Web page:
Podlaskie. Fuelled by nature. - Podlaskie TOP 10
Tykocin. Fot. Paweł Tadejko

Podlaskie TOP 10


Podlaskie dazzles with its pristine nature, diverse landscape and exotic charm. Here are TOP 10 places you simply can’t miss when in north-eastern Poland.

Suwalski Park Krajobrazowy. Fot. Paweł Tadejko
Suwałki Landscape Park / photo by Paweł Tadejko

1. Białowieża Forest

Feel the might of nature in Europe’s oldest primeval forest. Meet the Kings of the Forest European bisons which freely roam these lands. Take a walk on the Bison’s Ribs a boardwalk pathway, which leads into the heart of the forest. Wander into the depths of the Strict Protection Area, which is accessible only with a licensed tour guide. You will be left in awe over the sheer number of the shades of green, the vibrant micro cosmos of a moss-covered tree and the monumental majesty of ancient oaks. Experience the peace and harmony which drive the life of the Forest. Białowieża itself offers a number of historic treats, such as the beautiful Palace Park and the former railway station built for Russian Tsar Nicholas II, which now hosts the Carska Restaurant.

The Białowieża Forest is a UNESCO World Heritage Site.

European bison / Photo by Jan Walencik

2. Białystok

While in Podlaskie, take some time to stop in its capital city. Although almost 300 thousand in population, Białystok is a city to relax in tune with its peaceful rhythm of life. At the city’s main square, Rynek Kościuszki, be sure to taste specialities of local cuisine, which mirrors the region’s multicultural character. Visit the Branicki Palace to marvel at its Baroque architecture and French style gardens. Check out the stunning “Girl Watering a Tree” and dozens of other Białystok murals.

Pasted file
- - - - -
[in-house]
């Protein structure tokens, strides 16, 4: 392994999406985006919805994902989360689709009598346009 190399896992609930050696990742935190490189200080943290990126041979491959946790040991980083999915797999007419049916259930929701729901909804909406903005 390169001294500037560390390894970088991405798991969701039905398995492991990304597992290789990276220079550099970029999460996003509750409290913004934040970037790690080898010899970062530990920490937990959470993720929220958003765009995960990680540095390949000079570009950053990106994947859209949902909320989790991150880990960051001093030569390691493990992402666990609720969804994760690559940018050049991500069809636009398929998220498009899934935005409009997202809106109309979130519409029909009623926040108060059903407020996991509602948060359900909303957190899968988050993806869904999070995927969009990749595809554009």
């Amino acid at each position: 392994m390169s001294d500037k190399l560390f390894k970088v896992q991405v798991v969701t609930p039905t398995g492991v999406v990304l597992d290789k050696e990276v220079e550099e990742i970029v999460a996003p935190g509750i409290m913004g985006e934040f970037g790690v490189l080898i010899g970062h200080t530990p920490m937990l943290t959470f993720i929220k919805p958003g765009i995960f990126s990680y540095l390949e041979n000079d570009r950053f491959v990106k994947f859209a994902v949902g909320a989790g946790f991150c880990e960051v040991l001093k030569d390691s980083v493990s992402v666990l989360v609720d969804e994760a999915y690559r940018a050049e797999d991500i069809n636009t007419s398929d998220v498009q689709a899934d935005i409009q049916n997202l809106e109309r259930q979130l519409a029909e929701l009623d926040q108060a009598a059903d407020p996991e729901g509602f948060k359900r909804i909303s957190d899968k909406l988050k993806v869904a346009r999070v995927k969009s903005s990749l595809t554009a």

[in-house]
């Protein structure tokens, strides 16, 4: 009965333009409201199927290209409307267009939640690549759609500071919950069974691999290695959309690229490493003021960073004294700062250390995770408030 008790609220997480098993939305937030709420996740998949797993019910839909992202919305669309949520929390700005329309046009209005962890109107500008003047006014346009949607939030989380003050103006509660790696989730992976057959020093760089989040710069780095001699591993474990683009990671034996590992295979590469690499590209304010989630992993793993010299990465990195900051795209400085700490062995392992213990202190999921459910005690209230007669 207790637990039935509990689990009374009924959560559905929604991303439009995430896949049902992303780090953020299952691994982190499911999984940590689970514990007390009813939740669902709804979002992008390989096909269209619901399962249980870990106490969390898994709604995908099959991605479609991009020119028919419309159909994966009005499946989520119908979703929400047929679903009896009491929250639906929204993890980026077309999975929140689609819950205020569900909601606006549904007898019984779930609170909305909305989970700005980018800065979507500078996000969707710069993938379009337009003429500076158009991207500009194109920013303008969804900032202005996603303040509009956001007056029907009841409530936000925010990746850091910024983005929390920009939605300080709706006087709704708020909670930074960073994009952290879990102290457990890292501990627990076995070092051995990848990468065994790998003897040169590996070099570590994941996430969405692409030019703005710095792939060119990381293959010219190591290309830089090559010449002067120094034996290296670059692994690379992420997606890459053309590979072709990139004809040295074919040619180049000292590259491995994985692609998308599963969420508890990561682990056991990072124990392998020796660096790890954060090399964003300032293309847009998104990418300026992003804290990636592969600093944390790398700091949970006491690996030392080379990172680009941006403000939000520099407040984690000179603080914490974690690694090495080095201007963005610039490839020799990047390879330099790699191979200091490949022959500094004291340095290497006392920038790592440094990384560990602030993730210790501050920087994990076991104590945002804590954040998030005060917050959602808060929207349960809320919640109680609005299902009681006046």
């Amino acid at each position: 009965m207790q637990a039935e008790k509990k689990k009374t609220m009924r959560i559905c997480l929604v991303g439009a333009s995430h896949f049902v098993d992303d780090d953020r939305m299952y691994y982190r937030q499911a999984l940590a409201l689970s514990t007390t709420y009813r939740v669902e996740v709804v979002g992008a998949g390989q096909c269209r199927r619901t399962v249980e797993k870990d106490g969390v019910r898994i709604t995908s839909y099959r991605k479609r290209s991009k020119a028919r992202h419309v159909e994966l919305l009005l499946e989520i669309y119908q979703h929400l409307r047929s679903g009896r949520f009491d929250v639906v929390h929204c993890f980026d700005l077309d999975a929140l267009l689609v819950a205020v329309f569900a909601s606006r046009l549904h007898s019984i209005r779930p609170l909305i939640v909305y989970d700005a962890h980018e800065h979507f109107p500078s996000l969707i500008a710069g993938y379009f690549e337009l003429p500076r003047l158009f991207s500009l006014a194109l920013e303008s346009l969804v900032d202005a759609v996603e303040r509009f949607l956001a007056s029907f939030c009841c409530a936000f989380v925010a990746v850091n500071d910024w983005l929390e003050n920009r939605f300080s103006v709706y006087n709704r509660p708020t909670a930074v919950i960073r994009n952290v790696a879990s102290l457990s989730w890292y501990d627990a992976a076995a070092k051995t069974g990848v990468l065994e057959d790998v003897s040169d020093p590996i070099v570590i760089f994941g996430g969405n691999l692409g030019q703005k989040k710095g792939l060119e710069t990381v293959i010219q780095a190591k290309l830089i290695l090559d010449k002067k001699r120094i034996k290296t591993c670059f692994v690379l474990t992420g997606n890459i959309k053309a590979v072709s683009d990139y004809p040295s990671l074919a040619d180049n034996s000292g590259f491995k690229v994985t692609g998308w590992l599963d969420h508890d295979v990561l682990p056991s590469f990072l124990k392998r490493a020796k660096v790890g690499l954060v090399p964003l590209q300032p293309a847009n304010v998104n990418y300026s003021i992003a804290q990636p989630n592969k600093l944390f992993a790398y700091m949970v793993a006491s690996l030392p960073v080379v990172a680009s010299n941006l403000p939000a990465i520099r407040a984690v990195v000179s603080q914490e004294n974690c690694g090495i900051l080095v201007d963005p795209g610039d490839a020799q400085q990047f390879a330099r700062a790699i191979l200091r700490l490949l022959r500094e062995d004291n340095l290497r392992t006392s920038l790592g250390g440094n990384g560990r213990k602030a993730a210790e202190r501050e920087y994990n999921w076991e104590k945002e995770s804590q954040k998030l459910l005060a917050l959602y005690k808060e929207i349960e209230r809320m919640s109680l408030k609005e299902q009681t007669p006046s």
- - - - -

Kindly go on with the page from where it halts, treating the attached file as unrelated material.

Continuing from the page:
Did you know that Białystok is one of a few cities with a nature reserve within their limits?
The Las Zwierzyniecki Nature Reserve is just a short 10-minute walk from the centre.

Białystok / photo by Paweł Tadejko

3. Post-Camaldolese Monastery in Wigry

A symbol of the Suwałki District and the Wigry National Park. A stroll along narrow alleys winding around the buildings of the monastic complex will send you back in time. Get carried away by tales of the Camaldolese monks, marvel at the stunning view from the clock tower, descend to the crypts, where the monks rest in eternal peace, or visit the papal apartments, which hosted Pope John Paul II.

In for a longer visit?  Stay the night at one of the hermitages, where monks used to live in religious seclusion. If you are looking for a place to stay with an extraordinary ambiance, you can’t get any better that this!